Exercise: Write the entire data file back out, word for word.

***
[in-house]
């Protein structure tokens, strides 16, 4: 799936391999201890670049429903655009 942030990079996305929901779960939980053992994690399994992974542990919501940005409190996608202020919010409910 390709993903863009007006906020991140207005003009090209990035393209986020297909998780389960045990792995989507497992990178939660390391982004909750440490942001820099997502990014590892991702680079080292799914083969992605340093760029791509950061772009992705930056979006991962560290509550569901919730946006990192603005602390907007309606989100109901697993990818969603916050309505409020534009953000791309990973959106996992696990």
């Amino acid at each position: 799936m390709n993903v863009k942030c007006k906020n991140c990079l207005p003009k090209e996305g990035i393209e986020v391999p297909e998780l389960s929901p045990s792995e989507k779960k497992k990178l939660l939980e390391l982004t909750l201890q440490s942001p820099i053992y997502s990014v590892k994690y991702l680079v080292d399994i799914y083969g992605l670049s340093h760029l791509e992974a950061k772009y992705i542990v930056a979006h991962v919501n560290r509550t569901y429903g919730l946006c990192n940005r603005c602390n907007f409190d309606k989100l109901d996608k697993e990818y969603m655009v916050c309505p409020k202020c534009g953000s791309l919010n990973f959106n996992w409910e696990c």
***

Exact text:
[in-house]
């Protein structure tokens, strides 16, 4: 799936391999201890670049429903655009 942030990079996305929901779960939980053992994690399994992974542990919501940005409190996608202020919010409910 390709993903863009007006906020991140207005003009090209990035393209986020297909998780389960045990792995989507497992990178939660390391982004909750440490942001820099997502990014590892991702680079080292799914083969992605340093760029791509950061772009992705930056979006991962560290509550569901919730946006990192603005602390907007309606989100109901697993990818969603916050309505409020534009953000791309990973959106996992696990």
């Amino acid at each position: 799936m390709n993903v863009k942030c007006k906020n991140c990079l207005p003009k090209e996305g990035i393209e986020v391999p297909e998780l389960s929901p045990s792995e989507k779960k497992k990178l939660l939980e390391l982004t909750l201890q440490s942001p820099i053992y997502s990014v590892k994690y991702l680079v080292d399994i799914y083969g992605l670049s340093h760029l791509e992974a950061k772009y992705i542990v930056a979006h991962v919501n560290r509550t569901y429903g919730l946006c990192n940005r603005c602390n907007f409190d309606k989100l109901d996608k697993e990818y969603m655009v916050c309505p409020k202020c534009g953000s791309l919010n990973f959106n996992w409910e696990c």